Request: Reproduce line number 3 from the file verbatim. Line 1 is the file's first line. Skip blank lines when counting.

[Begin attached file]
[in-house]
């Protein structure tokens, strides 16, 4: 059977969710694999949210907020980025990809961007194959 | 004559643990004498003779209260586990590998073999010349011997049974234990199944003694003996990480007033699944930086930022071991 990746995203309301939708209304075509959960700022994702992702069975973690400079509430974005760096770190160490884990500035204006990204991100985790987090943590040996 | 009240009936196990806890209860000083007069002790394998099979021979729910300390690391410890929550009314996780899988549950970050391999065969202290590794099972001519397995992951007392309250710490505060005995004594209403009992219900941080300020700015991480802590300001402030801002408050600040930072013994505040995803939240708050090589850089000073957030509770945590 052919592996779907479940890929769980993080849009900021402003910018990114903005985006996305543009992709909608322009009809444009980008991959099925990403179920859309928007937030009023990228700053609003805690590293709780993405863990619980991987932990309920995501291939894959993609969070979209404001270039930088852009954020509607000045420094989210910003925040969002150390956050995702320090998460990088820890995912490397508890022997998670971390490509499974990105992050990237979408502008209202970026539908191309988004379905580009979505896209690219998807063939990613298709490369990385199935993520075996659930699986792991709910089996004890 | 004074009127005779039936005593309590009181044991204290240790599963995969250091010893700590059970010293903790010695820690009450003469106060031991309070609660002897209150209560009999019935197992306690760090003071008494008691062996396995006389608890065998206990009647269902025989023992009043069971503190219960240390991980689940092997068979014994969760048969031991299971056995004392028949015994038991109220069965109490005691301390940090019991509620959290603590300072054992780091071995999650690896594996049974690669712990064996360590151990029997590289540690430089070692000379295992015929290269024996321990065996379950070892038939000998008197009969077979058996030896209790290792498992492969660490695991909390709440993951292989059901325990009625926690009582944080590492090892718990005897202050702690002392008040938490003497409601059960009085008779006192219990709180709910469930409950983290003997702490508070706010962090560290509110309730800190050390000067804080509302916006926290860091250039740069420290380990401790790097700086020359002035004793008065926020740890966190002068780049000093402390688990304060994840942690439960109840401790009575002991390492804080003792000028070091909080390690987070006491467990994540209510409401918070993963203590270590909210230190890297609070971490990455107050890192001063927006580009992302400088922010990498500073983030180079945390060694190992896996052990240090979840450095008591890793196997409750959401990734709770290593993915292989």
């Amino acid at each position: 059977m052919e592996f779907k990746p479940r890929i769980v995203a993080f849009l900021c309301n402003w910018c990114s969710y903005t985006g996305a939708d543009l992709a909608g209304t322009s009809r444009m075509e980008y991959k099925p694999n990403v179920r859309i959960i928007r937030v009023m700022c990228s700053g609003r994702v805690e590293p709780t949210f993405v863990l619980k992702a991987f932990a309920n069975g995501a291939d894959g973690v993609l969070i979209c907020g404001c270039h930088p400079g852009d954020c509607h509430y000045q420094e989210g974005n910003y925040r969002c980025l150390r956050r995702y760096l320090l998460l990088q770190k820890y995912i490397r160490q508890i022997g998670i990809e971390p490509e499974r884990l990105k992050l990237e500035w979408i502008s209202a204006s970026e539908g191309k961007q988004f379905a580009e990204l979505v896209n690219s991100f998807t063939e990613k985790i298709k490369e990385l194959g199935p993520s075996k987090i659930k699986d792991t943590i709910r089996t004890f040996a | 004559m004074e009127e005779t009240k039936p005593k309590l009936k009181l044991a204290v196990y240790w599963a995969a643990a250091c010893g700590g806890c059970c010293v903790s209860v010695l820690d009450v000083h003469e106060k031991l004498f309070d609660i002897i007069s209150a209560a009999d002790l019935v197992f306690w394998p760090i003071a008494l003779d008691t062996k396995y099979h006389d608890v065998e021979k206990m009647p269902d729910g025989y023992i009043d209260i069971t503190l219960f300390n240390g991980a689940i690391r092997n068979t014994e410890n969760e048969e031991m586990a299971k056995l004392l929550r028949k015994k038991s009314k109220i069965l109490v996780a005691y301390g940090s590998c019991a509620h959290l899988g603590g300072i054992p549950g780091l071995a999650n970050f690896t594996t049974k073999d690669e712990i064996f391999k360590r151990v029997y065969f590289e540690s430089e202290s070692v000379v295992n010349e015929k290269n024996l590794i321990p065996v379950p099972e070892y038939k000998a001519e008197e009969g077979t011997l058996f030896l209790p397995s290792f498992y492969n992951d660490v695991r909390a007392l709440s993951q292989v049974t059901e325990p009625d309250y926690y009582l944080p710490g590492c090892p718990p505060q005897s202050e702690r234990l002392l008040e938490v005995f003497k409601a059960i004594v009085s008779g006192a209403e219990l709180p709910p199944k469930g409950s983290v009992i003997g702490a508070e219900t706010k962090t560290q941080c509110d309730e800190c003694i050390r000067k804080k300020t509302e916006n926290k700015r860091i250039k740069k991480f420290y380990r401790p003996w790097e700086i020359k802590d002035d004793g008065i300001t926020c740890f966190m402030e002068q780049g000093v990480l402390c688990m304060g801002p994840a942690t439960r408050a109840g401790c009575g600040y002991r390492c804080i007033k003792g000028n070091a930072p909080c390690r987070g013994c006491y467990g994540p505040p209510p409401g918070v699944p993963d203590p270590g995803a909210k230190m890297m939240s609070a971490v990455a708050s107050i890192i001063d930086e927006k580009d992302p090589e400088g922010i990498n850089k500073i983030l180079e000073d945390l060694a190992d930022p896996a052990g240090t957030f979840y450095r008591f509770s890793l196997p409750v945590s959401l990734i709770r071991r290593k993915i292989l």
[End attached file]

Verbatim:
């Amino acid at each position: 059977m052919e592996f779907k990746p479940r890929i769980v995203a993080f849009l900021c309301n402003w910018c990114s969710y903005t985006g996305a939708d543009l992709a909608g209304t322009s009809r444009m075509e980008y991959k099925p694999n990403v179920r859309i959960i928007r937030v009023m700022c990228s700053g609003r994702v805690e590293p709780t949210f993405v863990l619980k992702a991987f932990a309920n069975g995501a291939d894959g973690v993609l969070i979209c907020g404001c270039h930088p400079g852009d954020c509607h509430y000045q420094e989210g974005n910003y925040r969002c980025l150390r956050r995702y760096l320090l998460l990088q770190k820890y995912i490397r160490q508890i022997g998670i990809e971390p490509e499974r884990l990105k992050l990237e500035w979408i502008s209202a204006s970026e539908g191309k961007q988004f379905a580009e990204l979505v896209n690219s991100f998807t063939e990613k985790i298709k490369e990385l194959g199935p993520s075996k987090i659930k699986d792991t943590i709910r089996t004890f040996a | 004559m004074e009127e005779t009240k039936p005593k309590l009936k009181l044991a204290v196990y240790w599963a995969a643990a250091c010893g700590g806890c059970c010293v903790s209860v010695l820690d009450v000083h003469e106060k031991l004498f309070d609660i002897i007069s209150a209560a009999d002790l019935v197992f306690w394998p760090i003071a008494l003779d008691t062996k396995y099979h006389d608890v065998e021979k206990m009647p269902d729910g025989y023992i009043d209260i069971t503190l219960f300390n240390g991980a689940i690391r092997n068979t014994e410890n969760e048969e031991m586990a299971k056995l004392l929550r028949k015994k038991s009314k109220i069965l109490v996780a005691y301390g940090s590998c019991a509620h959290l899988g603590g300072i054992p549950g780091l071995a999650n970050f690896t594996t049974k073999d690669e712990i064996f391999k360590r151990v029997y065969f590289e540690s430089e202290s070692v000379v295992n010349e015929k290269n024996l590794i321990p065996v379950p099972e070892y038939k000998a001519e008197e009969g077979t011997l058996f030896l209790p397995s290792f498992y492969n992951d660490v695991r909390a007392l709440s993951q292989v049974t059901e325990p009625d309250y926690y009582l944080p710490g590492c090892p718990p505060q005897s202050e702690r234990l002392l008040e938490v005995f003497k409601a059960i004594v009085s008779g006192a209403e219990l709180p709910p199944k469930g409950s983290v009992i003997g702490a508070e219900t706010k962090t560290q941080c509110d309730e800190c003694i050390r000067k804080k300020t509302e916006n926290k700015r860091i250039k740069k991480f420290y380990r401790p003996w790097e700086i020359k802590d002035d004793g008065i300001t926020c740890f966190m402030e002068q780049g000093v990480l402390c688990m304060g801002p994840a942690t439960r408050a109840g401790c009575g600040y002991r390492c804080i007033k003792g000028n070091a930072p909080c390690r987070g013994c006491y467990g994540p505040p209510p409401g918070v699944p993963d203590p270590g995803a909210k230190m890297m939240s609070a971490v990455a708050s107050i890192i001063d930086e927006k580009d992302p090589e400088g922010i990498n850089k500073i983030l180079e000073d945390l060694a190992d930022p896996a052990g240090t957030f979840y450095r008591f509770s890793l196997p409750v945590s959401l990734i709770r071991r290593k993915i292989l």